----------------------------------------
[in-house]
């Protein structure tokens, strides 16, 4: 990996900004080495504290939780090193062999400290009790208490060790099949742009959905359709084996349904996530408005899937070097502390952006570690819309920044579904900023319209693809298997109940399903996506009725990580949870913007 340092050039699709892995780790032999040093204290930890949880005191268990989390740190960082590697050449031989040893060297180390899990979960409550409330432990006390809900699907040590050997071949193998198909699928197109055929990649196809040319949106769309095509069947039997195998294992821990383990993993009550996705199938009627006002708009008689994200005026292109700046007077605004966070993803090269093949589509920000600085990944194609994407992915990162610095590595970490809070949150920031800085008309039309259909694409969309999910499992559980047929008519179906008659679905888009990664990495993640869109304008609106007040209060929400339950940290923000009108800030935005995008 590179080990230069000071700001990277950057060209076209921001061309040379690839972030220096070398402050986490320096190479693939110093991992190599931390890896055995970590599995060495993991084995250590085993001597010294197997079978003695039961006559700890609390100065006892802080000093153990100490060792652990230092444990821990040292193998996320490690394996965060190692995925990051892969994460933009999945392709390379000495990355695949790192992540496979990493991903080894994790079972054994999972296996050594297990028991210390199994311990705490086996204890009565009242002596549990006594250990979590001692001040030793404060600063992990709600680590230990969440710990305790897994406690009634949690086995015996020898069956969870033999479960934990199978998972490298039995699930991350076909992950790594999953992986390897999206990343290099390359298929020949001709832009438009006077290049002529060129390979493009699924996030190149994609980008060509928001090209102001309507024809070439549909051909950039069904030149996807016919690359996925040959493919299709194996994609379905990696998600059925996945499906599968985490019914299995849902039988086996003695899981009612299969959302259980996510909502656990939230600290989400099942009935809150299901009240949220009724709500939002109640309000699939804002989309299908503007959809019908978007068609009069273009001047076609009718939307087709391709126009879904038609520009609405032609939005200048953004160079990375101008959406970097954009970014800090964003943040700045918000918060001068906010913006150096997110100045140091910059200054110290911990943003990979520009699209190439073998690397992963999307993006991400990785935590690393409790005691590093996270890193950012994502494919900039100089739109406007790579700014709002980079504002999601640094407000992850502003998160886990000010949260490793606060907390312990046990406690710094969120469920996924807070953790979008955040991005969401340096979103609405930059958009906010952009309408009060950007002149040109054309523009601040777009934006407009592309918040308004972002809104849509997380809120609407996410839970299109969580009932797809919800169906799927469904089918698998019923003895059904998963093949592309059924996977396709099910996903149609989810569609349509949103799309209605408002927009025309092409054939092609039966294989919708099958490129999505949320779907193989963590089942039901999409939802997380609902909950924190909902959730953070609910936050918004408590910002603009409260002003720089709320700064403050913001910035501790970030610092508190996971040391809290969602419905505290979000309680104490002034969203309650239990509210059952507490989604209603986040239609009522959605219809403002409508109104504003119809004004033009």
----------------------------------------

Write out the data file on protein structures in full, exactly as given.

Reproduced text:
[in-house]
């Protein structure tokens, strides 16, 4: 990996900004080495504290939780090193062999400290009790208490060790099949742009959905359709084996349904996530408005899937070097502390952006570690819309920044579904900023319209693809298997109940399903996506009725990580949870913007 340092050039699709892995780790032999040093204290930890949880005191268990989390740190960082590697050449031989040893060297180390899990979960409550409330432990006390809900699907040590050997071949193998198909699928197109055929990649196809040319949106769309095509069947039997195998294992821990383990993993009550996705199938009627006002708009008689994200005026292109700046007077605004966070993803090269093949589509920000600085990944194609994407992915990162610095590595970490809070949150920031800085008309039309259909694409969309999910499992559980047929008519179906008659679905888009990664990495993640869109304008609106007040209060929400339950940290923000009108800030935005995008 590179080990230069000071700001990277950057060209076209921001061309040379690839972030220096070398402050986490320096190479693939110093991992190599931390890896055995970590599995060495993991084995250590085993001597010294197997079978003695039961006559700890609390100065006892802080000093153990100490060792652990230092444990821990040292193998996320490690394996965060190692995925990051892969994460933009999945392709390379000495990355695949790192992540496979990493991903080894994790079972054994999972296996050594297990028991210390199994311990705490086996204890009565009242002596549990006594250990979590001692001040030793404060600063992990709600680590230990969440710990305790897994406690009634949690086995015996020898069956969870033999479960934990199978998972490298039995699930991350076909992950790594999953992986390897999206990343290099390359298929020949001709832009438009006077290049002529060129390979493009699924996030190149994609980008060509928001090209102001309507024809070439549909051909950039069904030149996807016919690359996925040959493919299709194996994609379905990696998600059925996945499906599968985490019914299995849902039988086996003695899981009612299969959302259980996510909502656990939230600290989400099942009935809150299901009240949220009724709500939002109640309000699939804002989309299908503007959809019908978007068609009069273009001047076609009718939307087709391709126009879904038609520009609405032609939005200048953004160079990375101008959406970097954009970014800090964003943040700045918000918060001068906010913006150096997110100045140091910059200054110290911990943003990979520009699209190439073998690397992963999307993006991400990785935590690393409790005691590093996270890193950012994502494919900039100089739109406007790579700014709002980079504002999601640094407000992850502003998160886990000010949260490793606060907390312990046990406690710094969120469920996924807070953790979008955040991005969401340096979103609405930059958009906010952009309408009060950007002149040109054309523009601040777009934006407009592309918040308004972002809104849509997380809120609407996410839970299109969580009932797809919800169906799927469904089918698998019923003895059904998963093949592309059924996977396709099910996903149609989810569609349509949103799309209605408002927009025309092409054939092609039966294989919708099958490129999505949320779907193989963590089942039901999409939802997380609902909950924190909902959730953070609910936050918004408590910002603009409260002003720089709320700064403050913001910035501790970030610092508190996971040391809290969602419905505290979000309680104490002034969203309650239990509210059952507490989604209603986040239609009522959605219809403002409508109104504003119809004004033009």